175 nations agree for a legally binding treaty by 2024 to end plastic pollution | India News

NEW DELHI: In what could be a significant move to deal with hazardous plastic waste, 175 countries, including India, on Wednesday endorsed a historic resolution at the United Nations Environment Assembly (UNEA) in Nairobi to forge an international “legally binding agreement” by 2024 to end plastic pollution. The resolution addresses the full lifecycle of plastic, including its production, design and disposal.

The resolution, based on three initial draft resolutions from various nations, including Japan, Peru and Rwanda, establishes an Intergovernmental Negotiating Committee (INC), which will begin its work this year, with the ambition of completing a draft global legally binding agreement by the end of 2024. The final text retained the term “voluntary” as an option upon insistence by India.
The move of having a global plastic treaty in 2024 will help in eliminating single-use plastic from across the globe in due course of time. Taking a proactive approach, India has already decided to ban single-use plastic from July 1 and notified rules to make producers and brand owners of plastic materials responsible for managing plastic waste in environment-friendly manner.
“Today marks a triumph by planet earth over single-use plastics. This is the most significant environmental multilateral deal since the Paris accord. It is an insurance policy for this generation and future ones, so they may live with plastic and not be doomed by it,” said Inger Andersen, executive director of UN Environment Programme (UNEP).
India’s environment minister, Bhupender Yadav, is also in Nairobi to take part in the special session of the UNEA, which will be held to mark the UNEP’s 50 anniversary, where member states are expected to address how to build a resilient and inclusive post-pandemic world. “Under the leadership of PM Narendra Modi, India has already taken resolute steps to address plastic pollution,” tweeted Yadav after adoption of the historic resolution.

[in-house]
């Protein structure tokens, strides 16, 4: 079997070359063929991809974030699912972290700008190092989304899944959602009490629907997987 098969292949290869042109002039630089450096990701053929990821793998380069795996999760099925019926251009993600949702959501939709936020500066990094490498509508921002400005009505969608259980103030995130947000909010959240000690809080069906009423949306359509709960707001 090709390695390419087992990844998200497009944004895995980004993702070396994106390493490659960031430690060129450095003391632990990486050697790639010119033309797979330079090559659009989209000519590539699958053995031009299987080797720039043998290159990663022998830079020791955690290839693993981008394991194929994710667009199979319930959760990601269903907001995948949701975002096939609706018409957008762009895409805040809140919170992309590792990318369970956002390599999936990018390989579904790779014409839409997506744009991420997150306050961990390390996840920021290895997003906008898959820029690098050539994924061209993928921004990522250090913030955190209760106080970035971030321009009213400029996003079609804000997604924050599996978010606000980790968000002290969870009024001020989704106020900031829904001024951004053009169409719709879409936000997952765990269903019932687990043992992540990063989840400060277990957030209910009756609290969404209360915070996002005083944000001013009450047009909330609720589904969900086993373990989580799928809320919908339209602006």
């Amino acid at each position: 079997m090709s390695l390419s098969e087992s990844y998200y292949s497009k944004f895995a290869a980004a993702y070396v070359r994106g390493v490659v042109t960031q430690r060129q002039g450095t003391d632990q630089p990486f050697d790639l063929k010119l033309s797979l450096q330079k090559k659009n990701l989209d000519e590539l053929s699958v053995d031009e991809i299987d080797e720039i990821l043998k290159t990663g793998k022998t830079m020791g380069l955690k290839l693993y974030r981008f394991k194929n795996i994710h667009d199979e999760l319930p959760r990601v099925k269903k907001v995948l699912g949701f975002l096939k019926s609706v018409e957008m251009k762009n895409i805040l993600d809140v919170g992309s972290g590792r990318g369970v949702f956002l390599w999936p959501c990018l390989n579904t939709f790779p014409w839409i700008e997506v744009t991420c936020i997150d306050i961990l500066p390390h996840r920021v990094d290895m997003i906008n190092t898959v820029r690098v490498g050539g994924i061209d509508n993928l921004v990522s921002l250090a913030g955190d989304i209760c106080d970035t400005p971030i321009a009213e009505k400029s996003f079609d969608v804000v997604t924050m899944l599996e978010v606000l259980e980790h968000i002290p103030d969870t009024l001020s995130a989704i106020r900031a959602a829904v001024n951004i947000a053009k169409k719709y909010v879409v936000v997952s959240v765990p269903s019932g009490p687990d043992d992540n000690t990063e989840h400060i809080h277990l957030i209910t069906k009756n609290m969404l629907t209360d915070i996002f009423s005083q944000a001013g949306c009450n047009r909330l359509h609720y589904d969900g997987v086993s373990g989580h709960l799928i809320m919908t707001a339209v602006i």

The legally binding instrument would reflect diverse alternatives to address the full lifecycle of plastics, the design of reusable and recyclable products and materials, and the need for enhanced international collaboration to facilitate access to technology, capacity building and scientific and technical cooperation. The global plastic treaty, once approved in 2024, will join the league the Montreal Protocol and the Paris Climate Agreement as among the most significant international environmental laws in world history.
“Against the backdrop of geopolitical turmoil, the UNEA shows multilateral cooperation at its best… Plastic pollution has grown into an epidemic. With today’s resolution we are officially on track for a cure,” said Norway’s minister for climate and environment, Espen Barth Eide, who is the president of the Fifth Session of the United Nations Environment Assembly.
Plastic production has increased from 2 million tonnes in 1950 to 348 million tonnes in 2017 with substantial amount of it remaining uncollected, causing soil, air and water pollution. According to an estimate, more than 800 marine and coastal species are affected by plastic pollution through ingestion, entanglement and other dangers, and some 11 million tonnes of plastic waste flow annually into oceans. This amount will triple by 2040 in business-as-usual scenario.
The UNEP will convene a forum by the end of this year to share knowledge and best practices in different parts of the world to manage plastic waste.
“In parallel negotiations over an international binding agreement, the UNEP will work with any willing government and business across the value chain to shift away from single-use plastics, as well as to mobilise private finance and remove barriers to investments in research and in a new circular economy,” said Andersen.

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